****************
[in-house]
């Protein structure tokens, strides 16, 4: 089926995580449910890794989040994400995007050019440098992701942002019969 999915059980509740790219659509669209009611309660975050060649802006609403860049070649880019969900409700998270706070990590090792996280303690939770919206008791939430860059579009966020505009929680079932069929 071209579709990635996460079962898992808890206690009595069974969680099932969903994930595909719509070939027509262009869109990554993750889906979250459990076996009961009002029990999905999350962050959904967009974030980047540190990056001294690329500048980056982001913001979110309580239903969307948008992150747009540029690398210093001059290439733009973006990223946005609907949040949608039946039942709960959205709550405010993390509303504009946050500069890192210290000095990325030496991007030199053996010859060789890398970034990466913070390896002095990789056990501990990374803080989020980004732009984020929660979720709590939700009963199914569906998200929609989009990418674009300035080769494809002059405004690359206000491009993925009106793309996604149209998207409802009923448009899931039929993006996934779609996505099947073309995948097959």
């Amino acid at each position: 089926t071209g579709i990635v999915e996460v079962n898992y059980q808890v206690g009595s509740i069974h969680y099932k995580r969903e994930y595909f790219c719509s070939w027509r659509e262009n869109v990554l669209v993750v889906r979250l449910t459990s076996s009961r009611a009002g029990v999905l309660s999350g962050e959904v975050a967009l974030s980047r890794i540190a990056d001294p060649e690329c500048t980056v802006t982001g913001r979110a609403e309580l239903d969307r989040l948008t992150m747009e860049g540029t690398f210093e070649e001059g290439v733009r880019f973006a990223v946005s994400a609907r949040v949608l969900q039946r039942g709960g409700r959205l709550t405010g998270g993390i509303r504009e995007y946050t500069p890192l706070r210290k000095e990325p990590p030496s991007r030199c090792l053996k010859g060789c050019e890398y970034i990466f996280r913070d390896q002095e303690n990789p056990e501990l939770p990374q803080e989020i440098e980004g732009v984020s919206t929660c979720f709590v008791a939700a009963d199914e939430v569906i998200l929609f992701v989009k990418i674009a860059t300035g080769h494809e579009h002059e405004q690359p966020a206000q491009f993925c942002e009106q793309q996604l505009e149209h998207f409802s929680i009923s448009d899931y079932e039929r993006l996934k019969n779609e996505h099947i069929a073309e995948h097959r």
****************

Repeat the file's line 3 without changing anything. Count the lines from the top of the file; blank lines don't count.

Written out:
């Amino acid at each position: 089926t071209g579709i990635v999915e996460v079962n898992y059980q808890v206690g009595s509740i069974h969680y099932k995580r969903e994930y595909f790219c719509s070939w027509r659509e262009n869109v990554l669209v993750v889906r979250l449910t459990s076996s009961r009611a009002g029990v999905l309660s999350g962050e959904v975050a967009l974030s980047r890794i540190a990056d001294p060649e690329c500048t980056v802006t982001g913001r979110a609403e309580l239903d969307r989040l948008t992150m747009e860049g540029t690398f210093e070649e001059g290439v733009r880019f973006a990223v946005s994400a609907r949040v949608l969900q039946r039942g709960g409700r959205l709550t405010g998270g993390i509303r504009e995007y946050t500069p890192l706070r210290k000095e990325p990590p030496s991007r030199c090792l053996k010859g060789c050019e890398y970034i990466f996280r913070d390896q002095e303690n990789p056990e501990l939770p990374q803080e989020i440098e980004g732009v984020s919206t929660c979720f709590v008791a939700a009963d199914e939430v569906i998200l929609f992701v989009k990418i674009a860059t300035g080769h494809e579009h002059e405004q690359p966020a206000q491009f993925c942002e009106q793309q996604l505009e149209h998207f409802s929680i009923s448009d899931y079932e039929r993006l996934k019969n779609e996505h099947i069929a073309e995948h097959r």